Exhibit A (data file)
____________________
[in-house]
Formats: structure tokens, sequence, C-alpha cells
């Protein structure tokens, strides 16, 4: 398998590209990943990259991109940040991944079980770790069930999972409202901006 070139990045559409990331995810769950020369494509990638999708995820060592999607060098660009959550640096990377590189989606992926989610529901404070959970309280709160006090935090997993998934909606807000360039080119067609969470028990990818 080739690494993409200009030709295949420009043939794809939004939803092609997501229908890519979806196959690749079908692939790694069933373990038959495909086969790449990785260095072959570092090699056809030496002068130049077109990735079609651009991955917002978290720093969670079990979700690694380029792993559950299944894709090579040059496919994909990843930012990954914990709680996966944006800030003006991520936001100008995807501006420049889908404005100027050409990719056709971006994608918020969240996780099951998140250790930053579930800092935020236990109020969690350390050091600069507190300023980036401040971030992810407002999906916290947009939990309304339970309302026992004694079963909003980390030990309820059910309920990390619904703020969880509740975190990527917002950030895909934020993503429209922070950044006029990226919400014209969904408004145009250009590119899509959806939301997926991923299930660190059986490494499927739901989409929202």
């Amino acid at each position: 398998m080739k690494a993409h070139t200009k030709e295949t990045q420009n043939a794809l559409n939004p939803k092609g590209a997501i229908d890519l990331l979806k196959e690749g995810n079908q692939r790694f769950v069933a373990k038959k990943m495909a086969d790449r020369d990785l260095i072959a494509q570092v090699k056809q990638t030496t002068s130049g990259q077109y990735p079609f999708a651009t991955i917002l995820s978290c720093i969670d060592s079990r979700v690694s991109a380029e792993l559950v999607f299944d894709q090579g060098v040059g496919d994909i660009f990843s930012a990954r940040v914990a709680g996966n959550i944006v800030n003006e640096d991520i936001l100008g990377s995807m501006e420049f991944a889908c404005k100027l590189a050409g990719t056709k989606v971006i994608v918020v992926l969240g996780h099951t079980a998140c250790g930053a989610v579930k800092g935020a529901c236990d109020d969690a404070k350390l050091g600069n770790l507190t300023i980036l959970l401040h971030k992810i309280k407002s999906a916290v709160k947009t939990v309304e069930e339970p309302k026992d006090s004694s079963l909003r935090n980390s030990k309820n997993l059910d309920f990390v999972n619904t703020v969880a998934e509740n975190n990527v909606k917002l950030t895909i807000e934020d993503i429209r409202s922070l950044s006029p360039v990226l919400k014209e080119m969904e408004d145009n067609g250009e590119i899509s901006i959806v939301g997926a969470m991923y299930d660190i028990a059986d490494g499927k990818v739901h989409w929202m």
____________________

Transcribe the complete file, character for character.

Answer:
[in-house]
Formats: structure tokens, sequence, C-alpha cells
């Protein structure tokens, strides 16, 4: 398998590209990943990259991109940040991944079980770790069930999972409202901006 070139990045559409990331995810769950020369494509990638999708995820060592999607060098660009959550640096990377590189989606992926989610529901404070959970309280709160006090935090997993998934909606807000360039080119067609969470028990990818 080739690494993409200009030709295949420009043939794809939004939803092609997501229908890519979806196959690749079908692939790694069933373990038959495909086969790449990785260095072959570092090699056809030496002068130049077109990735079609651009991955917002978290720093969670079990979700690694380029792993559950299944894709090579040059496919994909990843930012990954914990709680996966944006800030003006991520936001100008995807501006420049889908404005100027050409990719056709971006994608918020969240996780099951998140250790930053579930800092935020236990109020969690350390050091600069507190300023980036401040971030992810407002999906916290947009939990309304339970309302026992004694079963909003980390030990309820059910309920990390619904703020969880509740975190990527917002950030895909934020993503429209922070950044006029990226919400014209969904408004145009250009590119899509959806939301997926991923299930660190059986490494499927739901989409929202």
């Amino acid at each position: 398998m080739k690494a993409h070139t200009k030709e295949t990045q420009n043939a794809l559409n939004p939803k092609g590209a997501i229908d890519l990331l979806k196959e690749g995810n079908q692939r790694f769950v069933a373990k038959k990943m495909a086969d790449r020369d990785l260095i072959a494509q570092v090699k056809q990638t030496t002068s130049g990259q077109y990735p079609f999708a651009t991955i917002l995820s978290c720093i969670d060592s079990r979700v690694s991109a380029e792993l559950v999607f299944d894709q090579g060098v040059g496919d994909i660009f990843s930012a990954r940040v914990a709680g996966n959550i944006v800030n003006e640096d991520i936001l100008g990377s995807m501006e420049f991944a889908c404005k100027l590189a050409g990719t056709k989606v971006i994608v918020v992926l969240g996780h099951t079980a998140c250790g930053a989610v579930k800092g935020a529901c236990d109020d969690a404070k350390l050091g600069n770790l507190t300023i980036l959970l401040h971030k992810i309280k407002s999906a916290v709160k947009t939990v309304e069930e339970p309302k026992d006090s004694s079963l909003r935090n980390s030990k309820n997993l059910d309920f990390v999972n619904t703020v969880a998934e509740n975190n990527v909606k917002l950030t895909i807000e934020d993503i429209r409202s922070l950044s006029p360039v990226l919400k014209e080119m969904e408004d145009n067609g250009e590119i899509s901006i959806v939301g997926a969470m991923y299930d660190i028990a059986d490494g499927k990818v739901h989409w929202m």